There are 2 prison loops (loops are where each person controls the next light in the loop). The first loop has m prisoners, the second has n prisoners. Every day, the prisoners are moved around and exactly one prisoner from loop one and one prisoner from loop 2 swap loops. This prisoner does not know that they swapped loops. Email all prisoners your strategy
Hard Version: The warden has some truth serum that he gives to the prisoner that comes to him with the correct value of m+n. He then askes the prisoner if they know what m and n are. If the prisoner knows m and n, all the prisoners are executed. If the prisoner does not know, all the prisoners are released. Assuming m,n>2, come up with a solution that guarantees that all prisoners are released.
I think that a more fundamental problem would be to, after classifying the first person (yourself) and the second person (the person who receives your signal on the first night), come up with a way to classify a unique third person.
I have discovered a truly marvelous proof of this, which this margin is too narrow to contain.
Re: How many prisoners?
I think I have a partial answer to this. The idea is that the worst the warden could do is to always make information travel in a cycle that is strictly smaller than the number [imath]n[/imath] of cells, to make the prisoners wrongly guess a number that is too small; or, moreorless equivalently, to make information travel in a “rho” pattern away from the first prisoner, to make him wrongly guess a number that is too large. But since the cells are always arranged in a circular pattern, this is impossible! so we have to take advantage of this.
1. First we consider the “reduced problem” where each prisoner,
I think that after about [imath]t^2[/imath] steps, the “boss” prisoners will know for sure if [imath]n < t[/imath], thus giving an answer in [imath]O(n^2)[/imath] steps. (We easily see that this works for at least 1, 2 and 3 cells).
2. to go from the reduced to the standard problem, the first idea that comes to mind is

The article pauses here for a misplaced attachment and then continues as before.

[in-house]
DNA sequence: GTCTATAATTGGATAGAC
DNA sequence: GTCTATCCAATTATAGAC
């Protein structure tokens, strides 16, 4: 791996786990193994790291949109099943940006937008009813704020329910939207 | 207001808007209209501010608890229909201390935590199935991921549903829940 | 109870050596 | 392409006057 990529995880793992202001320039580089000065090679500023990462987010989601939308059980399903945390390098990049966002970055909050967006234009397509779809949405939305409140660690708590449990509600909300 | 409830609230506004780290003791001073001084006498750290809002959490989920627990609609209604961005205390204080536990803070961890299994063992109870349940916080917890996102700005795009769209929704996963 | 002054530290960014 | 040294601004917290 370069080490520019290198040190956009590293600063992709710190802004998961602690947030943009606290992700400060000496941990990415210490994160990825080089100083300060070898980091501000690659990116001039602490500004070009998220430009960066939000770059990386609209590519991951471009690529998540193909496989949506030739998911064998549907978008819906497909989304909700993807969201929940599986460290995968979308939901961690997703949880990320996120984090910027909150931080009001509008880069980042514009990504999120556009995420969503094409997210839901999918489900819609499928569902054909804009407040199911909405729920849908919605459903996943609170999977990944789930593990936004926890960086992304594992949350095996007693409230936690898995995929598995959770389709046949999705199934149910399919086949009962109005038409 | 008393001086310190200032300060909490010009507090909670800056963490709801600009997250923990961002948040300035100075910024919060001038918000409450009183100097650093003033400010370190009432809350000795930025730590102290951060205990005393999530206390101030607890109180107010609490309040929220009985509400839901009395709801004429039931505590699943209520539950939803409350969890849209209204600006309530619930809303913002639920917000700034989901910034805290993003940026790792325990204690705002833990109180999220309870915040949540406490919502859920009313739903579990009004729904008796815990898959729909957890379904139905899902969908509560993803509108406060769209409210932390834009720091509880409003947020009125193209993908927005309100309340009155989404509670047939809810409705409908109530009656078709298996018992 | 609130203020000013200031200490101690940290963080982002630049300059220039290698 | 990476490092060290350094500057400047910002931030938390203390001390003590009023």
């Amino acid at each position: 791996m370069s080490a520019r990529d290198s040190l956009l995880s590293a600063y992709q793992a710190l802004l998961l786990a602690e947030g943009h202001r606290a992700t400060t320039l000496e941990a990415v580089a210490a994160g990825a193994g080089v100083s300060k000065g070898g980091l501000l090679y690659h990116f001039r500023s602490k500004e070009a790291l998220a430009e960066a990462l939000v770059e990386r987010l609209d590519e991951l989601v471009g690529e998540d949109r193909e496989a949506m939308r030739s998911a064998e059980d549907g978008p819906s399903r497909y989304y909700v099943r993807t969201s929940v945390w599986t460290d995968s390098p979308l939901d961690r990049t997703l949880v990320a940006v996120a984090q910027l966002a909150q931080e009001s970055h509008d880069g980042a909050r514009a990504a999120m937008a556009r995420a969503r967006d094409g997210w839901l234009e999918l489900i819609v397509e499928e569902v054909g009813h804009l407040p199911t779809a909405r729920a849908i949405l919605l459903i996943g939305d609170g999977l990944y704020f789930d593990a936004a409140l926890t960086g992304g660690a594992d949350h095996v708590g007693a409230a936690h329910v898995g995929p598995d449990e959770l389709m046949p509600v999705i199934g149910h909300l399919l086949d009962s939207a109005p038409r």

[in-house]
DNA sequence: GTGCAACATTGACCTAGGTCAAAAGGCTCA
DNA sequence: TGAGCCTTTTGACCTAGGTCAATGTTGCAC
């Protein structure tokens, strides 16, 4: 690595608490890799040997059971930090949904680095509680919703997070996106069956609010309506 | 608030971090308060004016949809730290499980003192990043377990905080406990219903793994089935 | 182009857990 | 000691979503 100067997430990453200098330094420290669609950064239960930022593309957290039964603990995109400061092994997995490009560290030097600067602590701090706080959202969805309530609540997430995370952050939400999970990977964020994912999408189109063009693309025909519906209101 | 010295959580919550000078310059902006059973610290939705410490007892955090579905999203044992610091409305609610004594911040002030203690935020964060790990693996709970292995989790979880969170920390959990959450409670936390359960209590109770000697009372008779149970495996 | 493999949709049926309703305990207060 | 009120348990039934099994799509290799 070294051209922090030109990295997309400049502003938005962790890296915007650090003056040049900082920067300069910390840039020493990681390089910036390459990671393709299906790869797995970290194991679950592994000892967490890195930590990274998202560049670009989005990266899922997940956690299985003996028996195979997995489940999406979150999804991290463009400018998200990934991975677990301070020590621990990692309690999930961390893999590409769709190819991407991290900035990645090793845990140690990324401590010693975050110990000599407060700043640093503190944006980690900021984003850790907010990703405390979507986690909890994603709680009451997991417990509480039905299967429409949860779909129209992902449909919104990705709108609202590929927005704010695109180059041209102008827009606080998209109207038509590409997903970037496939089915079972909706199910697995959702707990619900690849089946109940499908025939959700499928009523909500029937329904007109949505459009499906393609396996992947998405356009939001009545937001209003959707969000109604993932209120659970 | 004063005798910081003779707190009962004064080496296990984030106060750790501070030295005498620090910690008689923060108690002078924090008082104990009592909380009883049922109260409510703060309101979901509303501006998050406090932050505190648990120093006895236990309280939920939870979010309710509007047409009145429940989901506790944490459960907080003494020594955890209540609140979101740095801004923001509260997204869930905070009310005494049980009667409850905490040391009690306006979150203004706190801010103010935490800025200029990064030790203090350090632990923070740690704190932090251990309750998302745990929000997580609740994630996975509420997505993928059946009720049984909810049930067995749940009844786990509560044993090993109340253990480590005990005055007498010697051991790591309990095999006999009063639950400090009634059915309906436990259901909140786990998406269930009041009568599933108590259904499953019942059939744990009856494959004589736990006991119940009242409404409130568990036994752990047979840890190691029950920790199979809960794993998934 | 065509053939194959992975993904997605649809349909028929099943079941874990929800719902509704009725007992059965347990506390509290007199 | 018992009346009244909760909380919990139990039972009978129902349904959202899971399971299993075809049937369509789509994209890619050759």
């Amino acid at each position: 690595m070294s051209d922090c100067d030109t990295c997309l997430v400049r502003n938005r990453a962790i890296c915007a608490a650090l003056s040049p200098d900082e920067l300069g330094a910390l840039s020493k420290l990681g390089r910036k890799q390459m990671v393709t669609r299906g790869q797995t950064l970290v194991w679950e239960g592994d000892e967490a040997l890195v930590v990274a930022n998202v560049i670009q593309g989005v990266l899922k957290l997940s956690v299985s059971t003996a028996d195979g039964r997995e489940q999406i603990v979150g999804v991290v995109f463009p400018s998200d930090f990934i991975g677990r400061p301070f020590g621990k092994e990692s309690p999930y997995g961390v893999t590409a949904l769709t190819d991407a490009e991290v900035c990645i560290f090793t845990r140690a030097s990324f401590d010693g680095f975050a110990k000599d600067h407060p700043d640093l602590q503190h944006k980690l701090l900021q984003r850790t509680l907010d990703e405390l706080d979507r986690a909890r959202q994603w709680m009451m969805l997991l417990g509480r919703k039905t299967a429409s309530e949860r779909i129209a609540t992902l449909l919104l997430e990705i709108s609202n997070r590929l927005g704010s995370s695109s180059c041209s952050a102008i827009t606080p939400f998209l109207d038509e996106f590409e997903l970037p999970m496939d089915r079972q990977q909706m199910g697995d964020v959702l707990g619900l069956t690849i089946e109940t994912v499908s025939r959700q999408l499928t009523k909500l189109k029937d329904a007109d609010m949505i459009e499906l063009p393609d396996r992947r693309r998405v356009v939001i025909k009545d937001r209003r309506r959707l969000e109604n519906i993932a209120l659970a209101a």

Using both ideas above, I think that we can solve the problem in [imath]O(n^4)[/imath] days, but unfortunately my proof is not complete yet.
edit: added spoiler tags; corrected complexity (which is actually n^4, not n^3).
1. First we consider the “reduced problem” where each prisoner,
Spoiler:
2. to go from the reduced to the standard problem, the first idea that comes to mind is
Spoiler:
Using both ideas above, I think that we can solve the problem in [imath]O(n^4)[/imath] days, but unfortunately my proof is not complete yet.
edit: added spoiler tags; corrected complexity (which is actually n^4, not n^3).
Re: How many prisoners?
Unless I'm missing something, your solution to the "reduced problem" doesn't work.
Spoiler:
Re: How many prisoners?
I'm not sure I quite understand any of the previous solutions and attempts, but let me just try my own and see what you think.
This should always work in O(n log n) time. Or did I miss something?
Spoiler:
This should always work in O(n log n) time. Or did I miss something?

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Re: How many prisoners?
DrZiro wrote:I'm not sure I quite understand any of the previous solutions and attempts, but let me just try my own and see what you think.Spoiler:
This should always work in O(n log n) time. Or did I miss something?
Spoiler:
I have discovered a truly marvelous proof of this, which this margin is too narrow to contain.
Re: How many prisoners?
Right, of course. So, have we accepted that SS's solution was correct? Do we have a time limit?
Here's another attempt, hopefully correct, but slow and nondeterministic:
It's not pretty, but it has a limit, anyway.
Here's another attempt, hopefully correct, but slow and nondeterministic:
Spoiler:
It's not pretty, but it has a limit, anyway.

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Re: How many prisoners?
There are probably quite a few problems with the algorithm being nondeterministic, and the warden could find some way to mess up your information (possibly make two prisoners think they have the same number and somehow not letting that information get through or something). However, the main issue is the same as has been discussed before, that the reason the warden is in the puzzle is to make it the "worst case". So if the worst case is that two prisoners keep being the same number every time, and your method never terminating, then that is the case we consider.
I have discovered a truly marvelous proof of this, which this margin is too narrow to contain.

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Re: How many prisoners?
Before reading any other posts, My guess is It's not possible to create a fool proof system.
Spoiler:
Re: How many prisoners?
Would this work?
Spoiler:

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Re: How many prisoners?
Unfortunately, booka800's solution doesn't work.
Spoiler:
I have discovered a truly marvelous proof of this, which this margin is too narrow to contain.